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  1. #1
    mtbr member
    Join Date
    Dec 2012

    Tandem Standards - Noob Question

    I'm looking to get a tandem for limited use, basically for special trips when one person is limited in ability, or just needs the insurance that they can make it back if they wear out.

    I see tandem bikes listed for sale, but am unsure whether any particular one is in the condition I'd be able to use it. For other bikes, I know enough about the standards to know whether something's an easy replacement or upgrade, and whether I can use parts I have handy. But for tandems I'm really not sure.

    I'm thinking specifically about wheels, hubs, chainlines, cranks, bottom brackets, and such. I think I have noticed some tandems having both chains on one side, and some one on each. I've wondered if I could just use standard cranks, but with the rear rider having a chainring on each side and the front rider having theirs on the left. I know that a wide hub standard exists, but question whether it's actually used universally.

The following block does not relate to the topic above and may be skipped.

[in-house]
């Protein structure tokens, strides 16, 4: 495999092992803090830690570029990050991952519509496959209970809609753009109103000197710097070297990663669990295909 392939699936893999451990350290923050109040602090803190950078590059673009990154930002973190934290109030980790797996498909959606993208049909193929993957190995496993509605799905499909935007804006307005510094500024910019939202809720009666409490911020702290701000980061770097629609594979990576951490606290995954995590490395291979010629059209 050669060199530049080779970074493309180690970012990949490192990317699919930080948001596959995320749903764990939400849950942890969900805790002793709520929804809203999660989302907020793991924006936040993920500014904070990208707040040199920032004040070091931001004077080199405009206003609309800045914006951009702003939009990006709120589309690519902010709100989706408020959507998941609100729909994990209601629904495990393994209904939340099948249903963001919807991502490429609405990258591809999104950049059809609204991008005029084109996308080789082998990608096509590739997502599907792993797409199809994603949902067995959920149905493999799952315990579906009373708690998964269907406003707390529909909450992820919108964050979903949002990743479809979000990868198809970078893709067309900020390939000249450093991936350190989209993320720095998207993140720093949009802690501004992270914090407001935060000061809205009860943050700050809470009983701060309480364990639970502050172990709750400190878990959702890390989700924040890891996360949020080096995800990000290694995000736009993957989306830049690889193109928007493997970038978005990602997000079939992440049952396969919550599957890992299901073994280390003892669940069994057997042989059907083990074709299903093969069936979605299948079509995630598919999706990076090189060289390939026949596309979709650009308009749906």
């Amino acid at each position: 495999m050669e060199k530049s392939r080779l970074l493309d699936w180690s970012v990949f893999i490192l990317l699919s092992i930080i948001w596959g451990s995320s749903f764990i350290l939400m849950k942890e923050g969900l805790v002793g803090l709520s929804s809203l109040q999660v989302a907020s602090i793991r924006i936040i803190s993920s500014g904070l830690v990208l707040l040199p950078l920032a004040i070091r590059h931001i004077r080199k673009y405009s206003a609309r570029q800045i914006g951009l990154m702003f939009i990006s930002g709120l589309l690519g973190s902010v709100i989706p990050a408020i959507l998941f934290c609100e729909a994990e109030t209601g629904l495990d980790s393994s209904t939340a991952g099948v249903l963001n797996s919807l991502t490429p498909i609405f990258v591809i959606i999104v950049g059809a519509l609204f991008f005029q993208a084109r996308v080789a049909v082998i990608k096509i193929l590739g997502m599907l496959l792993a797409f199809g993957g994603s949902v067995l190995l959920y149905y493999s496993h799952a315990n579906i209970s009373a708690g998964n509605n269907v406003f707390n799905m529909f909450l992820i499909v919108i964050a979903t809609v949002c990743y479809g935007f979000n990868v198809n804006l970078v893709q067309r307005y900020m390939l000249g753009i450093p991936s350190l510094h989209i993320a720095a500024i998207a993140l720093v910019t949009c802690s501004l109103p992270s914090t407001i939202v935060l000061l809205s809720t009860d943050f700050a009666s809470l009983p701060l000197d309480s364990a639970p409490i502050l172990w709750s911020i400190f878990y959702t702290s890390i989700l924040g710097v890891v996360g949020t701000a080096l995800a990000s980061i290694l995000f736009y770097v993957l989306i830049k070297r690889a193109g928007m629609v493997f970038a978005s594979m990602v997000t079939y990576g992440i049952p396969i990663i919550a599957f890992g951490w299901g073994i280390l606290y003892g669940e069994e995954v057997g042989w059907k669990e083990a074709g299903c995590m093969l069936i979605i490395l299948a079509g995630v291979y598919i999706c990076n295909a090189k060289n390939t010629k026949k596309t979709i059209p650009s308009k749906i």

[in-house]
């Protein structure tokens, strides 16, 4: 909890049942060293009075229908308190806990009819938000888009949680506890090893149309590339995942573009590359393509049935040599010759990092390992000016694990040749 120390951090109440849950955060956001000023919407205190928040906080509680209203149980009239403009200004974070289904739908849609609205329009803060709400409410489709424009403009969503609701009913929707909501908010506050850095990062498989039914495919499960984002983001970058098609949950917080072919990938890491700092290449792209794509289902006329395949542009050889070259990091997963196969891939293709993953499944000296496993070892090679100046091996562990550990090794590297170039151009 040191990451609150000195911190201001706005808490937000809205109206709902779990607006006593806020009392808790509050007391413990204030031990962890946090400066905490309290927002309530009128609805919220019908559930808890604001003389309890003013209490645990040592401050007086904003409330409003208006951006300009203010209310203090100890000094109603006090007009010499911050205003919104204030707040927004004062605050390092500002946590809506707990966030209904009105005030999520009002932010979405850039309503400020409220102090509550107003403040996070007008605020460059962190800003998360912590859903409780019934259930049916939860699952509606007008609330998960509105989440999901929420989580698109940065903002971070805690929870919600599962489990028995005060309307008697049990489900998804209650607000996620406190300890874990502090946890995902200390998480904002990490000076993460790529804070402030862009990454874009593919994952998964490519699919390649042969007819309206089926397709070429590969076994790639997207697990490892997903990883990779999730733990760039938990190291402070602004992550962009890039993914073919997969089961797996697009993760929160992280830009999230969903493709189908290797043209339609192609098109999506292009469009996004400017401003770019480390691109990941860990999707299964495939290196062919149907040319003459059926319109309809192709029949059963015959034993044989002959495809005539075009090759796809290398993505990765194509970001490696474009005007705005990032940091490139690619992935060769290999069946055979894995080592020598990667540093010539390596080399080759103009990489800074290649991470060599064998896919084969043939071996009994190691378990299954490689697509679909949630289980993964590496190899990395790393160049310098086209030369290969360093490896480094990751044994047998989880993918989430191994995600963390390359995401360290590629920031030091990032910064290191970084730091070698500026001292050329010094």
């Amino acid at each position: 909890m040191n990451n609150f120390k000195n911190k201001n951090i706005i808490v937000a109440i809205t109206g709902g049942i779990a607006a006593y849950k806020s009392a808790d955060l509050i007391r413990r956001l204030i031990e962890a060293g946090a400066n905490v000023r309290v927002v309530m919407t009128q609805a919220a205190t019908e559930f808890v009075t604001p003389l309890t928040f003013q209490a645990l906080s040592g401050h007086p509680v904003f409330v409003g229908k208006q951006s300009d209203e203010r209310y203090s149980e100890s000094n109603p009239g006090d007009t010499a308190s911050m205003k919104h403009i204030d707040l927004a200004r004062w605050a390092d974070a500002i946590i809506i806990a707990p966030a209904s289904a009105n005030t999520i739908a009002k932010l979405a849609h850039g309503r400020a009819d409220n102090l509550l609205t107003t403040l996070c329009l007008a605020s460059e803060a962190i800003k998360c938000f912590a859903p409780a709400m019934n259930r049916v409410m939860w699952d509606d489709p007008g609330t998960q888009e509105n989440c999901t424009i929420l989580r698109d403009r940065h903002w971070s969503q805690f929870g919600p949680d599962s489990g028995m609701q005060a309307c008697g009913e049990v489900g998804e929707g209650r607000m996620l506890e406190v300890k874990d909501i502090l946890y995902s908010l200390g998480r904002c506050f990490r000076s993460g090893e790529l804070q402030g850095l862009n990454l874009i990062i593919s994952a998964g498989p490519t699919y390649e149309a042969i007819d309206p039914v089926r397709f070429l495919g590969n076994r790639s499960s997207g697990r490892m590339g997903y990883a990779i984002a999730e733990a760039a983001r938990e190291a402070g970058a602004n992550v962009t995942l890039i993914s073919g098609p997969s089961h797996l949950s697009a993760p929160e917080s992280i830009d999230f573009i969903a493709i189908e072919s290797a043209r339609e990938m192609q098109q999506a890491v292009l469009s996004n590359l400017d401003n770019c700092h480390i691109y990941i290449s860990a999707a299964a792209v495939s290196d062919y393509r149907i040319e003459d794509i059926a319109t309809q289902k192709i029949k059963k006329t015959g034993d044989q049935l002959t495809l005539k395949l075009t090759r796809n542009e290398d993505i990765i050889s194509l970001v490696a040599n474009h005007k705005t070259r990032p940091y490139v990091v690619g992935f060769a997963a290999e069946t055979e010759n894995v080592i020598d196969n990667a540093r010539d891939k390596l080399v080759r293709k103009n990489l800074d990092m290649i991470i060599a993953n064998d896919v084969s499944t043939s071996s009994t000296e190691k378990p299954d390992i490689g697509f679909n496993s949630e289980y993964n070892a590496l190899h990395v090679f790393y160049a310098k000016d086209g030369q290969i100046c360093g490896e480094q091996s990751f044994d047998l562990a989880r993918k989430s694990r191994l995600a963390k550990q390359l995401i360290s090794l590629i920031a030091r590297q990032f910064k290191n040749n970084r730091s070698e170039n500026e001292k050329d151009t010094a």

A key requirement I have is that I need a good gearing range, because the whole purpose of having a tandem is for one person to be able to pull two if need be. A 3x5 or a 2x8 would be fine though. Nothing needs to be high end, just functional and not flimsy.

  2. #2
    mtbr member
    Join Date
    Jan 2014
    a lot of your questions are answered here: Tandem Bicycle articles by Sheldon Brown -- Harris Cyclery

  3. #3
    ALM is offline
    mtbr member
    Join Date
    Jul 2012
    If you are looking for a used tandem I have my MT3000 Cannondale for sale. I have left it at MTB Tandems in Georgia. We purchased a new Fandango. It is a 98 model in great shape. Call Alex at MTB Tandems | Home to get more info.

  4. #4
    mtbr member
    Join Date
    Sep 2010
    Not all that much that is unique to a modern mountain tandem aside from the cranks. Most of the rest of the parts varied with the norms from when the tandem was built, and for the most part not something you need to really deal with unless you're building a tandem from spares you have laying around.

    Best bet is to find a solid, ready-to-ride tandem, such at the C'dale above. Something like that will retain most of the value you might buy it for, should you end up wanting to sell it on.

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